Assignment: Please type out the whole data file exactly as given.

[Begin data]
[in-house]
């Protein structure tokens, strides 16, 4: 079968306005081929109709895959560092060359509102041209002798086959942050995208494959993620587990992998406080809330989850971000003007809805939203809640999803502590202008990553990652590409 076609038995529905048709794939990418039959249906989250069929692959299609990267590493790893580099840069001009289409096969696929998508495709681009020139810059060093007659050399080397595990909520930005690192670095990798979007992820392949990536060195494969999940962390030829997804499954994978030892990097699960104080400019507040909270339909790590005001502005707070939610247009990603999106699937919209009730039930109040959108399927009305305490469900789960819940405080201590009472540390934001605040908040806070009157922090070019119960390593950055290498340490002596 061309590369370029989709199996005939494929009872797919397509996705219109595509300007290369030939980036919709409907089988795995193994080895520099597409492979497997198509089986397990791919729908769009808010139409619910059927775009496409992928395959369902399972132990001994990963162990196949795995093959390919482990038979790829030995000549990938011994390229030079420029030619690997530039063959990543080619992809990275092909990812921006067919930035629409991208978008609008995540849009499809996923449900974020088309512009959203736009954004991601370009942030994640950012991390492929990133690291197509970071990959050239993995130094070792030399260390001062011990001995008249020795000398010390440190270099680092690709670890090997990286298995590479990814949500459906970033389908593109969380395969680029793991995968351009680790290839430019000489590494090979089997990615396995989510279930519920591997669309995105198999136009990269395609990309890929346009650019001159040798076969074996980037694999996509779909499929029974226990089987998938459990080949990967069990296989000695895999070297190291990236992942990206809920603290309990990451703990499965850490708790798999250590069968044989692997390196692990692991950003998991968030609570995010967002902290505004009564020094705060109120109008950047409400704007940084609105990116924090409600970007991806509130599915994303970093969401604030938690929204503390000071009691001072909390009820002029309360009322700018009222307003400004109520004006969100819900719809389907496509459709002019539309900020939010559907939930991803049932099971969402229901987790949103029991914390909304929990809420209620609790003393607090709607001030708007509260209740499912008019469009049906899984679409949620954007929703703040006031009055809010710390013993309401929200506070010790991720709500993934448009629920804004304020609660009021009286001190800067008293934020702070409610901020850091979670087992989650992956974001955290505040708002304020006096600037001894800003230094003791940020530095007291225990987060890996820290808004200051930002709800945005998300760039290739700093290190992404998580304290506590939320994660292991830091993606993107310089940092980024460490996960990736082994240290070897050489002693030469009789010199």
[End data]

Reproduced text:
[in-house]
């Protein structure tokens, strides 16, 4: 079968306005081929109709895959560092060359509102041209002798086959942050995208494959993620587990992998406080809330989850971000003007809805939203809640999803502590202008990553990652590409 076609038995529905048709794939990418039959249906989250069929692959299609990267590493790893580099840069001009289409096969696929998508495709681009020139810059060093007659050399080397595990909520930005690192670095990798979007992820392949990536060195494969999940962390030829997804499954994978030892990097699960104080400019507040909270339909790590005001502005707070939610247009990603999106699937919209009730039930109040959108399927009305305490469900789960819940405080201590009472540390934001605040908040806070009157922090070019119960390593950055290498340490002596 061309590369370029989709199996005939494929009872797919397509996705219109595509300007290369030939980036919709409907089988795995193994080895520099597409492979497997198509089986397990791919729908769009808010139409619910059927775009496409992928395959369902399972132990001994990963162990196949795995093959390919482990038979790829030995000549990938011994390229030079420029030619690997530039063959990543080619992809990275092909990812921006067919930035629409991208978008609008995540849009499809996923449900974020088309512009959203736009954004991601370009942030994640950012991390492929990133690291197509970071990959050239993995130094070792030399260390001062011990001995008249020795000398010390440190270099680092690709670890090997990286298995590479990814949500459906970033389908593109969380395969680029793991995968351009680790290839430019000489590494090979089997990615396995989510279930519920591997669309995105198999136009990269395609990309890929346009650019001159040798076969074996980037694999996509779909499929029974226990089987998938459990080949990967069990296989000695895999070297190291990236992942990206809920603290309990990451703990499965850490708790798999250590069968044989692997390196692990692991950003998991968030609570995010967002902290505004009564020094705060109120109008950047409400704007940084609105990116924090409600970007991806509130599915994303970093969401604030938690929204503390000071009691001072909390009820002029309360009322700018009222307003400004109520004006969100819900719809389907496509459709002019539309900020939010559907939930991803049932099971969402229901987790949103029991914390909304929990809420209620609790003393607090709607001030708007509260209740499912008019469009049906899984679409949620954007929703703040006031009055809010710390013993309401929200506070010790991720709500993934448009629920804004304020609660009021009286001190800067008293934020702070409610901020850091979670087992989650992956974001955290505040708002304020006096600037001894800003230094003791940020530095007291225990987060890996820290808004200051930002709800945005998300760039290739700093290190992404998580304290506590939320994660292991830091993606993107310089940092980024460490996960990736082994240290070897050489002693030469009789010199």